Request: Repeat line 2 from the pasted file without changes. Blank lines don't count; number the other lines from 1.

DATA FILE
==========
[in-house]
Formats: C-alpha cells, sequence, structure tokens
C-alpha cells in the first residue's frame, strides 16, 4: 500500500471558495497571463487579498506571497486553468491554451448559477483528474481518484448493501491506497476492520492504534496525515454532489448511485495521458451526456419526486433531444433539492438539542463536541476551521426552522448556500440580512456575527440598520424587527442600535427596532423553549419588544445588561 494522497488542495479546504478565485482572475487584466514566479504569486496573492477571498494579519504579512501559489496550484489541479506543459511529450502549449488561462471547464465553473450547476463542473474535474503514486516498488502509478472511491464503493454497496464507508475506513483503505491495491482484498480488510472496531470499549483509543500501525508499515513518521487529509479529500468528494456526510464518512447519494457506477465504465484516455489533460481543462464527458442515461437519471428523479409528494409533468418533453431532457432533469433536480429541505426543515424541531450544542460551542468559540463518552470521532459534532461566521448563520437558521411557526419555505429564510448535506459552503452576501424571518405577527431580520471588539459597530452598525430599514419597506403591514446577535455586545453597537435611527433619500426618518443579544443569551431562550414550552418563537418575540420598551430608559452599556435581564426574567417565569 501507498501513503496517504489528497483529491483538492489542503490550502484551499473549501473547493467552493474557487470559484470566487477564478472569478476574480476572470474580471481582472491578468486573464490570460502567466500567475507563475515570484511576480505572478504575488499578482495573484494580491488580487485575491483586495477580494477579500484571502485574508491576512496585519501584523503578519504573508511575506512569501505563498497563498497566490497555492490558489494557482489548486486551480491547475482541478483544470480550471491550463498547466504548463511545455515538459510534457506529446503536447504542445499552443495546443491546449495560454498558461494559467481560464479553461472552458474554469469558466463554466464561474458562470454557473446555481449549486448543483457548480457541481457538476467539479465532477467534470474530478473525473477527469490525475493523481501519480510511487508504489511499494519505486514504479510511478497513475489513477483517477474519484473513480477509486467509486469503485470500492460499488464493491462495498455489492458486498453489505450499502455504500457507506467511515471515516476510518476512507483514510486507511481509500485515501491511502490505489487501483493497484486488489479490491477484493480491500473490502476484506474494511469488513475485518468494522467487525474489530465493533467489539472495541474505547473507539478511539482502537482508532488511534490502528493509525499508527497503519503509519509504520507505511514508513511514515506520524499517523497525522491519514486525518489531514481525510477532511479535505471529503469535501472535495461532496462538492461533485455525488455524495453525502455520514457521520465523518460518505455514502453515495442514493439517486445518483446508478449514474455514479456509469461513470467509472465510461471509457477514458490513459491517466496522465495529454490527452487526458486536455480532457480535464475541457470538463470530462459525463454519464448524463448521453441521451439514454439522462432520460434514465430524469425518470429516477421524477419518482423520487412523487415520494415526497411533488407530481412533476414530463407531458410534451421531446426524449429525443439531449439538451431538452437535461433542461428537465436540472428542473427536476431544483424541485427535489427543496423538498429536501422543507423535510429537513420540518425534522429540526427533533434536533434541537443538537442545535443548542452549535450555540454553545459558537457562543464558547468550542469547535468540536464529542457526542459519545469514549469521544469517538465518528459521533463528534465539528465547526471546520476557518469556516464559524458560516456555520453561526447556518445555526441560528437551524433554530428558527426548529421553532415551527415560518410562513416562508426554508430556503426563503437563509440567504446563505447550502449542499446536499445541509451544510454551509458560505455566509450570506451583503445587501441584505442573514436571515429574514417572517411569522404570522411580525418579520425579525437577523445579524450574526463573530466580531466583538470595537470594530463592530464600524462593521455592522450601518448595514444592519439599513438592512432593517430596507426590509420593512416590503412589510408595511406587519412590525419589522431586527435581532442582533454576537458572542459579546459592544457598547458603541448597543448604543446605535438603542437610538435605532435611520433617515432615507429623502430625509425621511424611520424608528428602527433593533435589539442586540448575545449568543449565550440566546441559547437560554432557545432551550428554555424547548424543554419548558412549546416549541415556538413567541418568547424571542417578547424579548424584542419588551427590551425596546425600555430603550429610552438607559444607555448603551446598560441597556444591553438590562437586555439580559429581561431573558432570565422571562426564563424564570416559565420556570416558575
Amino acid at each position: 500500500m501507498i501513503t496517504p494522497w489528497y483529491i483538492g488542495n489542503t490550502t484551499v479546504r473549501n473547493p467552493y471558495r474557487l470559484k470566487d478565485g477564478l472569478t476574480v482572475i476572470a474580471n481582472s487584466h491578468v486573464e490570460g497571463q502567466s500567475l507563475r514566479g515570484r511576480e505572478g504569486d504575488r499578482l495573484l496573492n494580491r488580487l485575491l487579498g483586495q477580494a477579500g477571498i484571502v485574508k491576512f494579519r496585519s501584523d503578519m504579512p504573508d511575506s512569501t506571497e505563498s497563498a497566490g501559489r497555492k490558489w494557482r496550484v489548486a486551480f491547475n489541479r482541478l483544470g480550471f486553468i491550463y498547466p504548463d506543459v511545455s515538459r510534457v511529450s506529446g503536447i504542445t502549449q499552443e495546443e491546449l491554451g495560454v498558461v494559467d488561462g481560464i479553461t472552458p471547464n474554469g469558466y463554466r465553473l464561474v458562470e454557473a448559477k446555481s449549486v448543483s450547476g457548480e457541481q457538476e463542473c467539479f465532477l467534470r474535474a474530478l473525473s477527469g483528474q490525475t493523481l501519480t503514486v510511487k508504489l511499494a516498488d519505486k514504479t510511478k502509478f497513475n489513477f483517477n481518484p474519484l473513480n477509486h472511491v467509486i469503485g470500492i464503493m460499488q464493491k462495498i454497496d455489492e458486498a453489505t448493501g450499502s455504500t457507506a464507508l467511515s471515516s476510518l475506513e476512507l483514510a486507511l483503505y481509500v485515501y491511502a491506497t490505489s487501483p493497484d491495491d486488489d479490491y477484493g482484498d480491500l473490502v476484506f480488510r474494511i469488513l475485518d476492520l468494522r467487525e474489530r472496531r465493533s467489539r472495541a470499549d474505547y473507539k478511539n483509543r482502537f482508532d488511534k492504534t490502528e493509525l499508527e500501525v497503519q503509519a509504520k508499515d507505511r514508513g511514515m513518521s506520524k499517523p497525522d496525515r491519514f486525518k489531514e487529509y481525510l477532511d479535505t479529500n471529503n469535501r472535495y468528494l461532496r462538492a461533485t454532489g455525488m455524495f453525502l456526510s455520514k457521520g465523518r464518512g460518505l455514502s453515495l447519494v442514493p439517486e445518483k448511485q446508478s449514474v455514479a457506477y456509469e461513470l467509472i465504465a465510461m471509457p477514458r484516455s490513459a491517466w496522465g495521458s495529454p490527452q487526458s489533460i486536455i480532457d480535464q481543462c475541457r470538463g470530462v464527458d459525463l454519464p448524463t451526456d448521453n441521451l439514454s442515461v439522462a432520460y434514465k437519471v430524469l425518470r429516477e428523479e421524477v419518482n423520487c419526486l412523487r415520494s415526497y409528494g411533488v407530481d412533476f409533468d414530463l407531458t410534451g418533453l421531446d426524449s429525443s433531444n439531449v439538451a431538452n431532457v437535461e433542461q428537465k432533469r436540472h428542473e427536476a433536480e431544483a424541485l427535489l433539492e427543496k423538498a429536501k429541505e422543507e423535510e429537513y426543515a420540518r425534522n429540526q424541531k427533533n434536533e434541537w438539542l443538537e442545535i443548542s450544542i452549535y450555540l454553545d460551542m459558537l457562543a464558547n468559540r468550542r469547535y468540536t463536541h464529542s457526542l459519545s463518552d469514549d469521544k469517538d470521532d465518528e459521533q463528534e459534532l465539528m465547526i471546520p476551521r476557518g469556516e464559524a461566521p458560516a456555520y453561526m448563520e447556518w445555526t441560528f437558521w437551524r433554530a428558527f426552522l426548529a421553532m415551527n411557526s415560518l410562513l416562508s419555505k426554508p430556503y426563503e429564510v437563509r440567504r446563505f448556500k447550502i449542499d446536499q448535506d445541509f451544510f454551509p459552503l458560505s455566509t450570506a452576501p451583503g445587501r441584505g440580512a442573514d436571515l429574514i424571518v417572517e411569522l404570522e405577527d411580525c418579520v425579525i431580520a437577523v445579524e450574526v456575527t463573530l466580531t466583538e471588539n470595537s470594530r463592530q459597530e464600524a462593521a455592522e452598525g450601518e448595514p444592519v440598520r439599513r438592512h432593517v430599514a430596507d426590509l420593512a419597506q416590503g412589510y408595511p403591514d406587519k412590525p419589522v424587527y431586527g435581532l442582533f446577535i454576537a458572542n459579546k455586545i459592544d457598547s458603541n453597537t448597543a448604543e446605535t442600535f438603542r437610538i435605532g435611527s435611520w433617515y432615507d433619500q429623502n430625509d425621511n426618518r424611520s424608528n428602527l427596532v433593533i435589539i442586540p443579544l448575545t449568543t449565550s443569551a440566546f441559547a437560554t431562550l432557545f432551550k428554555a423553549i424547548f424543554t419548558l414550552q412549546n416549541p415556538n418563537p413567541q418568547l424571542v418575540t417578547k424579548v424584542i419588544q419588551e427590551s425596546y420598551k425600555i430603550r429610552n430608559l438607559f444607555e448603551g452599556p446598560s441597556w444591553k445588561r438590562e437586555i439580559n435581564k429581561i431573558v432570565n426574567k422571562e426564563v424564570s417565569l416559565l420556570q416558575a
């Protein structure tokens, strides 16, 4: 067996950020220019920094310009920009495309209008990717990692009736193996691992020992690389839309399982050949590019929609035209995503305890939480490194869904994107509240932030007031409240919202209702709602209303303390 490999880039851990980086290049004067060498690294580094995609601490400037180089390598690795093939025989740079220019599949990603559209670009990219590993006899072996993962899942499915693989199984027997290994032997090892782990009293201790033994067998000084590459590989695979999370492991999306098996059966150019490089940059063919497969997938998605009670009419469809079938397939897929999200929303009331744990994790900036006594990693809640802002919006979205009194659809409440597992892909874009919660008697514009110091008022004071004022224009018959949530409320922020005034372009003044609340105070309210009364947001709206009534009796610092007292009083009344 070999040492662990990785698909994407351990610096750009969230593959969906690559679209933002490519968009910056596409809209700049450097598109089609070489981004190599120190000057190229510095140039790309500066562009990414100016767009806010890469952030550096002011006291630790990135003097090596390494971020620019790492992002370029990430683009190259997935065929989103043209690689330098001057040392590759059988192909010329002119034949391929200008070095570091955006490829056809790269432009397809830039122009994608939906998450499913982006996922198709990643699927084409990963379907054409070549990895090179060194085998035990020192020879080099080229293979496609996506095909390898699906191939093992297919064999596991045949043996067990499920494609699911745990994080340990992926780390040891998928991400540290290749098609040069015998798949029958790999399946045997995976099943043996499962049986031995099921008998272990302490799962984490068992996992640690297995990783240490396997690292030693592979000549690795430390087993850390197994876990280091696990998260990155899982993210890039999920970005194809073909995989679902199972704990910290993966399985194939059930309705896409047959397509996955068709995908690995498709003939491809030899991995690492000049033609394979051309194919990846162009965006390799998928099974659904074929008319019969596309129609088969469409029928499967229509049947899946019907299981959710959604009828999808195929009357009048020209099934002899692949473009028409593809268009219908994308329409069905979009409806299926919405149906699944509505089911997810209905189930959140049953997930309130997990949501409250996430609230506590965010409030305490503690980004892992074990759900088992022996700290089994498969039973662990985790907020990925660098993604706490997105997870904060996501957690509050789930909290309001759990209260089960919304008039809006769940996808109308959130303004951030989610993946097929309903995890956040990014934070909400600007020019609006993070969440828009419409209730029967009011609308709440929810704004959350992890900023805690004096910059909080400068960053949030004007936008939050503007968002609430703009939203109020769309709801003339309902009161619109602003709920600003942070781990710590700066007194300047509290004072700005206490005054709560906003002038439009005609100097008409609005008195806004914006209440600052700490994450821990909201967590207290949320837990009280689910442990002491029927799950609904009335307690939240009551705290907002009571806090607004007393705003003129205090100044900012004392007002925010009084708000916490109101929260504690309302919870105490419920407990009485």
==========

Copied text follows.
Formats: C-alpha cells, sequence, structure tokens